Tuesday, March 7, 2017

Trust Me, I Am Here

Main Hoon Na; action / drama / comedy / musical, India, 2004; D: Farah Khan, S: Shah Rukh Khan, Zayed Khan, Amrita Rao, Sushmita Sen, Suniel Shetty, Kirron Kher, Boman Irani

In a TV studio, general Bakshi announces a plan to resolve the India-Pakistani conflict in a project of releasing prisoners on both sides. However, a Hindu nationalist, ex-Major Raghavan, storms the studio and kills the father of Major Ram. Bakshi gives Ram, who is in his 30s, the assignment to pose as a student and secretly watch over Bakshi's daughter, Sanjana, fearing Raghavan might strike her college next. Ram has troubles adapting to the life on college, yet falls in love with the chemistry teacher, Ms. Chandini. He also finds out he is an illegitimate child when his father had an affair, and thus wants to make up with his brother, student Lucky, and stepmother. When Raghavan disguises himself as a teacher and takes students and the principal as hostages in the college, Ram manages to save them and kill Raghavan. The prisoner exchange thus takes place.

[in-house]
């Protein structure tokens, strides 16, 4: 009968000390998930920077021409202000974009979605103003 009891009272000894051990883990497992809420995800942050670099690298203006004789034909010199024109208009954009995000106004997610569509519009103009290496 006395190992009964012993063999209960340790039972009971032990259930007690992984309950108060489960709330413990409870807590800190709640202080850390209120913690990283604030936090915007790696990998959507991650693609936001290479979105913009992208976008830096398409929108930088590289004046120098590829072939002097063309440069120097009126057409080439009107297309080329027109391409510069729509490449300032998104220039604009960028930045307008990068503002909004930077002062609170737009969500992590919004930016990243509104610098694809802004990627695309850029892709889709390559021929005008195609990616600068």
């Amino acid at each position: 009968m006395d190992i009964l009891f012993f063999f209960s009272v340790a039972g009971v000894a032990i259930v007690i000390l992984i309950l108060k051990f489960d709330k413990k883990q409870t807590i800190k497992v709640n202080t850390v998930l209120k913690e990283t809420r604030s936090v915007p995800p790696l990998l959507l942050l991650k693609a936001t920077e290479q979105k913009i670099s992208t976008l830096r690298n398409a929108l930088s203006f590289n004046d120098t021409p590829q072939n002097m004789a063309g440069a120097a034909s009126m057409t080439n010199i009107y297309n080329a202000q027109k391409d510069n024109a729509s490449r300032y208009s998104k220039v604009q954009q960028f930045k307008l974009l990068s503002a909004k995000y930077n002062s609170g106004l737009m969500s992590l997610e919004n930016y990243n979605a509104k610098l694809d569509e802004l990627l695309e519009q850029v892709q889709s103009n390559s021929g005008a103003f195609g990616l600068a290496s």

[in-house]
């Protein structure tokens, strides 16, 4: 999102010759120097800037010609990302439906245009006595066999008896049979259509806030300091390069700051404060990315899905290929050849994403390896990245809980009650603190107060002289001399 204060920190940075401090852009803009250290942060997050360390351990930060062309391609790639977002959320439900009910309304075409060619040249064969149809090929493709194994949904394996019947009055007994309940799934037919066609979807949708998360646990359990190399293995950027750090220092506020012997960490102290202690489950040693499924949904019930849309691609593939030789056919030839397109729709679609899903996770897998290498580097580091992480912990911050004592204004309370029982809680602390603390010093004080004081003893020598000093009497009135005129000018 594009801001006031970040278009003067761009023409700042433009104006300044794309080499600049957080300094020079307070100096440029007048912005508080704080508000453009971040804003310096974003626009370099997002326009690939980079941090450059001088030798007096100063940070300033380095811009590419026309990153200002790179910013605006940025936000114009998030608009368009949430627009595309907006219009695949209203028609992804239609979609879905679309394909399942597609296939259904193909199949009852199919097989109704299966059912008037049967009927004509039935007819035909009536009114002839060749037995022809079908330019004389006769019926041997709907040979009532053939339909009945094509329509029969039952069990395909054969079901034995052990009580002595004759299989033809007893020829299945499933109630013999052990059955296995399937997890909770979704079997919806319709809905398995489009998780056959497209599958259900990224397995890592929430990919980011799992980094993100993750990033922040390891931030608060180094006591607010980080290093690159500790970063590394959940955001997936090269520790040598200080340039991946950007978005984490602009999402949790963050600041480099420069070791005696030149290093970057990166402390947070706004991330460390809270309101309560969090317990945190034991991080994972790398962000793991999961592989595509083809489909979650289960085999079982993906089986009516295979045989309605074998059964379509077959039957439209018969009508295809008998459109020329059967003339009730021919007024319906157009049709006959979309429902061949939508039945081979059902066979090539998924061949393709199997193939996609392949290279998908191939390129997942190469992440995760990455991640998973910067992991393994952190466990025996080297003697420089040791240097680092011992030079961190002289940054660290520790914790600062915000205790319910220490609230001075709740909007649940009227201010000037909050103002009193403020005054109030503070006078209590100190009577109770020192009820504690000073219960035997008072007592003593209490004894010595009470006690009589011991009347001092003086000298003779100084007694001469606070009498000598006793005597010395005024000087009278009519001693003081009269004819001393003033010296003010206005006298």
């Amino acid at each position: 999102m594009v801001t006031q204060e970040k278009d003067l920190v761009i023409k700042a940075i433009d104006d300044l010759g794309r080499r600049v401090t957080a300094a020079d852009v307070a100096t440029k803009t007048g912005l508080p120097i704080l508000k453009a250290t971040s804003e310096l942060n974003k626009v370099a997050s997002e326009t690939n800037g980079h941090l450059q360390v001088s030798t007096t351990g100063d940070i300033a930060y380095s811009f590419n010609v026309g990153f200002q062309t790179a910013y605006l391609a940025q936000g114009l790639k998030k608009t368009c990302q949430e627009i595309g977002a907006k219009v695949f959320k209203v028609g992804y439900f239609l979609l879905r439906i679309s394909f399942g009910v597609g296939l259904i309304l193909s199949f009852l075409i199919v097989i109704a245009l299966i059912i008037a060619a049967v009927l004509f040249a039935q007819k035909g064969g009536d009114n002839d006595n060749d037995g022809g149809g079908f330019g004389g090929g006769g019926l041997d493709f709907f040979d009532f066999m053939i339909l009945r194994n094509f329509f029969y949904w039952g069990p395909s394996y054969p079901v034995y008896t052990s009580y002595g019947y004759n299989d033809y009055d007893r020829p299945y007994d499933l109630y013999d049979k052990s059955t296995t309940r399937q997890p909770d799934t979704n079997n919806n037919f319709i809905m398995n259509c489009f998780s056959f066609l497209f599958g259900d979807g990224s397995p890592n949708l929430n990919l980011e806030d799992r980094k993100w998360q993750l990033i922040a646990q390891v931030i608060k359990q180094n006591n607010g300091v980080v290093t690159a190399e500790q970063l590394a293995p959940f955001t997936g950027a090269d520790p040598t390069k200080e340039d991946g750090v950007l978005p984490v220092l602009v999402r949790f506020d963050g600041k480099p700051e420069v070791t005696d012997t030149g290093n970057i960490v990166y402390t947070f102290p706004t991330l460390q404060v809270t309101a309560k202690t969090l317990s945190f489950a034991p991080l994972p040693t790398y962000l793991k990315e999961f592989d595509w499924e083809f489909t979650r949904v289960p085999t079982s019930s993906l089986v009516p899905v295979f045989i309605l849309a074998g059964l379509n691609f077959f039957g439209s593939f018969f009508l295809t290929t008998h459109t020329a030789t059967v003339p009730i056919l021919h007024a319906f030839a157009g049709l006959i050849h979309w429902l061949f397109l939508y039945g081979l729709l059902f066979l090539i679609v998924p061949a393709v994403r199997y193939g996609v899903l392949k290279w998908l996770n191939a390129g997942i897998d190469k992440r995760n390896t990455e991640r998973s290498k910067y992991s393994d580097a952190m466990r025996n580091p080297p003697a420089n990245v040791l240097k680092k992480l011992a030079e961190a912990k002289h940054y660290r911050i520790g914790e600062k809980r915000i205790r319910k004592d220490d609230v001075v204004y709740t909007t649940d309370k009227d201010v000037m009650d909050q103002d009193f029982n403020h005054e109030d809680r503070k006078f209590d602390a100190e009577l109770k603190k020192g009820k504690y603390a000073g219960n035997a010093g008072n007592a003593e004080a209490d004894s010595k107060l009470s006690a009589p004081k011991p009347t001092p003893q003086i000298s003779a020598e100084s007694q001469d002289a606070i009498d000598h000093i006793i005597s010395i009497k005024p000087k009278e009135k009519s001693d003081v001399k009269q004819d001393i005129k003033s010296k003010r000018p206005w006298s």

A blend of "Back to School" and "Bodyguard", "Trust Me, I Am Here" is a highly unusual patchwork that decides it wants to combine two polar opposites, ranging from a serious action drama bravely tackling the taboo topic of the India-Pakistani conflict up to a cheerful and merry teen-comedy, resulting in a film that works sometimes, yet definitely feels overlong with its running time of three hours whereas it simply lacks highlights. The concept of Major Ram (sympathetic Shah Rukh Khan) having to feign to be a student to protect Sanjana is sweet, yet it bizarrely avoided the natural conclusion, namely that they would fall in love, and instead focused on Ram falling in love with the chemistry teacher, which left him somewhat disengaged and distanced from Sanjani and her friends. The subplot of Ram meeting his half-brother Lucky was clumsily shoehorned into the film, resulting in too much melodramatic and kitschy moments near the end, while it also suffers from several weakly written stereotypes — the idea that Sanjani is estranged from her father just because he wanted a son is a cliche, whereas it is highly unlikely that the mother would not recognize Ram, her stepson. Unfortunately, the writers were not quite inspired when bringing this sweet concept to life, since not much happens in college, anyway, except for superfluous dancing. A sequence in the professor's lounge illustrates the film's uneven tone: one of the best jokes  — a middle-aged professor laments about the popular Ms. Chandini, the new chemistry teacher ("If she is Ms. Moonshine, then I am Ms. Moon eclipse!") — is immediately followed by one lame one, the one where an overweight teacher spits while talking, and thus Ram bends and dodges his saliva in slow-motion, "Matrix" style. Too many of such corny jokes take up too much time, while some good ones are absent. Likewise, the way Ram finishes off the bad guy is too similar of the way the villain is eliminated in Coen's "Raising Arizona". "Trust Me, I Am Here" is a solid and easily watchable, but also easily forgettable flick, where a lot more of potentials were left unexplored or underdeveloped.


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